Reading Republic Steel and Vaca together reveals the proper analysis for determining the nature of Prudden's § 301 claim. If Brach and the Union did not intend the CBA to provide the exclusive remedy for its breaches, Prudden may go directly to court without exhausting internal remedies, and need not show that the Union breached its duty to get there. Absent the need to prove the Union's breach of duty, Prudden's claim would remain straightforward and unimpaired by the six-month statute of limitations. But if the CBA contains the exclusive remedy for redressing its violations, then Prudden can make an end-run around the grievance process only by showing that the Union breached its duty of fair representation. And this would subject his claim to the six-month statute. Interpreting the CBA in the light most favorable to Prudden, the Court finds that its grievance procedures constitute the exclusive remedy for Prudden's claim of discharge without just cause.
C. The CBA Grievance Procedures Are Exclusive
Both Supreme Court and Seventh Circuit precedent, as well as the language in the CBA, compel the finding that grievance procedures constitute the exclusive remedy for Prudden's claim. In Lancaster v. Norfolk & Western Ry. Co., 773 F.2d 807, 816 (7th Cir. 1985), the Seventh Circuit stated that
where, as is true of more than 90 percent of such [collective bargaining] contracts, the contract establishes a grievance and arbitration remedy, that remedy becomes by force of section 301 exclusive . . . .
While the issue before the court was the scope of the Railway Labor Act's provision subjecting disputes arising under CBAs in the railway industry to compulsory arbitration, and not exhaustion of remedies under LMRA § 301, the court's reasoning as to the importance of enforcing private dispute resolution mechanisms is instructive, if not binding. A grievance, the court noted, is any complaint about a CBA violation or "a dispute over rights" that the agreement created. Id. at 814. If the plaintiff and his railway employer had such a "dispute over the meaning or application of the collective bargaining agreement," then his remedy was to file a grievance, "the first stage in invoking the arbitral remedies under the Act." Id. at 812.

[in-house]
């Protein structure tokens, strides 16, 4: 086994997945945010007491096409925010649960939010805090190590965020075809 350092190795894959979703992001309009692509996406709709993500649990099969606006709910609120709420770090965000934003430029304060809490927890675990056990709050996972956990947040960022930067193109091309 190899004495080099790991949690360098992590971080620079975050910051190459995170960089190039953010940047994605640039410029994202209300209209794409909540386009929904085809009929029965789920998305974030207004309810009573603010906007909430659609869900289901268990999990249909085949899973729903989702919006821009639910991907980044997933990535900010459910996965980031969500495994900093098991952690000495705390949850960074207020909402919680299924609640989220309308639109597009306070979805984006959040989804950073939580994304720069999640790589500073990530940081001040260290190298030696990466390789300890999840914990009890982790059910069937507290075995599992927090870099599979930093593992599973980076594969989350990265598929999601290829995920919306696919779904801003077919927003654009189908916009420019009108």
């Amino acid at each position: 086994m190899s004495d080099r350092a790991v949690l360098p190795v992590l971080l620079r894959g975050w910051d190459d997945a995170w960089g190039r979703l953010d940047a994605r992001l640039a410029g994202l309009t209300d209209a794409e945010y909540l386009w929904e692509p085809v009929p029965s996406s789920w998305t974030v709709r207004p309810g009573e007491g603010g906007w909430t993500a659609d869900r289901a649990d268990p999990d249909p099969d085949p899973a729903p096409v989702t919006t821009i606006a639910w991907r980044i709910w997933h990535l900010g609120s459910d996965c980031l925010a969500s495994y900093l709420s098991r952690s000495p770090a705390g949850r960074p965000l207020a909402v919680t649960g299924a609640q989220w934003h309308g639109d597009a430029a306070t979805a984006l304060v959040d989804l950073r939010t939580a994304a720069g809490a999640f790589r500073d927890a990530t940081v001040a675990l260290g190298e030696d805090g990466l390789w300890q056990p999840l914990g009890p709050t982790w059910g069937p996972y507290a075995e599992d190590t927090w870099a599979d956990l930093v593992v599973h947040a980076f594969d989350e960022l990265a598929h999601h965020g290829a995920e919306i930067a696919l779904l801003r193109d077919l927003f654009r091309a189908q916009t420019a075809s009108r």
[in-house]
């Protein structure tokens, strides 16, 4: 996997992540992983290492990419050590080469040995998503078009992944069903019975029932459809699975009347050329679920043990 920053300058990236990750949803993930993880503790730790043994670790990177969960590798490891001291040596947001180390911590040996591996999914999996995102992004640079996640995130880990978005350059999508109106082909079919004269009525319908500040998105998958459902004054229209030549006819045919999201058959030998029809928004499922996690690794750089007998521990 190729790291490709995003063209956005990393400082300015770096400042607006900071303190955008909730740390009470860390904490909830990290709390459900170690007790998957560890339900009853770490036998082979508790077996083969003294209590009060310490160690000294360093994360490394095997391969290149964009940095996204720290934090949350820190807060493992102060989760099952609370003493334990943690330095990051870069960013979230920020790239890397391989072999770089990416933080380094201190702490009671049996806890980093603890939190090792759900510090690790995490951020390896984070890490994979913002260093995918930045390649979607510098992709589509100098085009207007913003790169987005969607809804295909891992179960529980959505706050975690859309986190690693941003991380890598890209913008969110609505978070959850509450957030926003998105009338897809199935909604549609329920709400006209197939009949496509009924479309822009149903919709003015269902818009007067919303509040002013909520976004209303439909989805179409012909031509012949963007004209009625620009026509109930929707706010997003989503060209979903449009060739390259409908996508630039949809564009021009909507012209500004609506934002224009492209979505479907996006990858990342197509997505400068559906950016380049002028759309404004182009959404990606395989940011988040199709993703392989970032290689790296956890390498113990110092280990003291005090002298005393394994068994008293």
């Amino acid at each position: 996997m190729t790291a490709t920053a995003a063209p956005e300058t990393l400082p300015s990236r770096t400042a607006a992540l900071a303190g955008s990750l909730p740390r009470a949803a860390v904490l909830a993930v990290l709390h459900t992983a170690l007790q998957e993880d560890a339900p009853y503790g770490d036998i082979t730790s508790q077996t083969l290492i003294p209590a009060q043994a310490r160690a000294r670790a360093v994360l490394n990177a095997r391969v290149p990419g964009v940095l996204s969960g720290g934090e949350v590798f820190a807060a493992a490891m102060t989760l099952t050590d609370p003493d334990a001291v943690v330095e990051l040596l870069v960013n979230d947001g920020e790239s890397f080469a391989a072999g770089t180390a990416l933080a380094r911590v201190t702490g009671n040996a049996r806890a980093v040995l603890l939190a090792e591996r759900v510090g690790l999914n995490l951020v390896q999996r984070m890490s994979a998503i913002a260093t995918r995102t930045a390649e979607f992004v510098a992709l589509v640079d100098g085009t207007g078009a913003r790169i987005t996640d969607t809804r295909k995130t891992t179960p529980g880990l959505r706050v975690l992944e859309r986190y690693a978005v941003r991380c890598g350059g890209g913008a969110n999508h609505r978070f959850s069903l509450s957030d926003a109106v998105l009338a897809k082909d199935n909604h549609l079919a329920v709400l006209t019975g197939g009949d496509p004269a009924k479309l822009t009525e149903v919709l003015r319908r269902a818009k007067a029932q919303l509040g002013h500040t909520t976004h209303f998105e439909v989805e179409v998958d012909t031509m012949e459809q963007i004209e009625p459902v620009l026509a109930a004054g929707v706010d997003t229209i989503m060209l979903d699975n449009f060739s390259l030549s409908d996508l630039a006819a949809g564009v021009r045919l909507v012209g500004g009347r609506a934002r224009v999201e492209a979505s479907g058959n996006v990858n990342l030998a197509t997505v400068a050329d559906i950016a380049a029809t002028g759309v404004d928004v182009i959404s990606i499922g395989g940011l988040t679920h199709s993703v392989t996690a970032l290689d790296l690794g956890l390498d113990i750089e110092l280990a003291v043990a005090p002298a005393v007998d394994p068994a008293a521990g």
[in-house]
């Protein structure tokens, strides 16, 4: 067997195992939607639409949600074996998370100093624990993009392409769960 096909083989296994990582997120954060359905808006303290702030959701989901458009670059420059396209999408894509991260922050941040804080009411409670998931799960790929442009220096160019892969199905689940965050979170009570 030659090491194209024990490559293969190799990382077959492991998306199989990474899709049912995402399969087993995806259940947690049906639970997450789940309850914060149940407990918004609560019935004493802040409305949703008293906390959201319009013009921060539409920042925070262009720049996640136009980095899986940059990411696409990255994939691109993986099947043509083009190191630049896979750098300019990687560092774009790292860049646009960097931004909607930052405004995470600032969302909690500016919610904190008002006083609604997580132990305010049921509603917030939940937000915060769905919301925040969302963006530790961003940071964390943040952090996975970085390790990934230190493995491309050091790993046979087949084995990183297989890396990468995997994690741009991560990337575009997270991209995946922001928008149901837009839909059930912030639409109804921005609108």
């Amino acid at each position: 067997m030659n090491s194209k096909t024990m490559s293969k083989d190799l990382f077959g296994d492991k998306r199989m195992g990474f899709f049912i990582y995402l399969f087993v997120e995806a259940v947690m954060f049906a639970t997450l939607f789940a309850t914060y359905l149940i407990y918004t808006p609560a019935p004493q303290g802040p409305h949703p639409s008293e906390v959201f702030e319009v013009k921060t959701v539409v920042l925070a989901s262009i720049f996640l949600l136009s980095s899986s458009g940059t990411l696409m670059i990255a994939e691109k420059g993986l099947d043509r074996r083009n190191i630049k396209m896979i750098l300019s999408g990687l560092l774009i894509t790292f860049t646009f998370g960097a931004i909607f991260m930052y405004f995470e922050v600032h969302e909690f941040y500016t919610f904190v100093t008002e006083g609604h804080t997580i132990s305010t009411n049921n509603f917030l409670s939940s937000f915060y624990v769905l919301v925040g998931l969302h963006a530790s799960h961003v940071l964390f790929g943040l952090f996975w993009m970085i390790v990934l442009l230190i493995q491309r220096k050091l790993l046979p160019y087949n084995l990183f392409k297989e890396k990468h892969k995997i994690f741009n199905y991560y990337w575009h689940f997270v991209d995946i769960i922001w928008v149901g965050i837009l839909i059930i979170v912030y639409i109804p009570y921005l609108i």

While the CBA under which Prudden claims his rights were violated does not contain language identical to the Railway Act's compulsory arbitration clause, its grievance provisions cannot be read as anything other than the exclusive remedy for breaches of the agreement. Paragraph 7.01 provides that disputes over the CBA's "meaning or application . . . shall be considered a grievance" and that Brach and the Union " will cooperate to settle such grievance in accordance with the procedure set forth herein." CBA P 7.01 (emphasis added). First, Prudden's claim that Brach breached the agreement's provisions requiring just cause for termination undoubtedly qualifies as a grievance under the Lancaster definition: "a claim of violation of the collective bargaining agreement." Lancaster, 773 F.2d at 814. Second, his suit fits squarely within the CBA formulation of a grievance as a dispute over the CBA's "meaning or application": "At a minimum, the jury would be forced to read and interpret the provisions of the . . . Agreement" to determine whether Prudden's discharge met the CBA's requisites for just cause termination. Smith, 943 F.2d at 769 (internal quotations omitted). Finally, the CBA's language is mandatory, not permissive. Prudden's claim for breach is one that "shall" be considered a grievance, which Brach and the Union "will" cooperate to settle. These provisions leave Prudden no room to argue that he had the express option of skipping the grievance procedure in favor of court.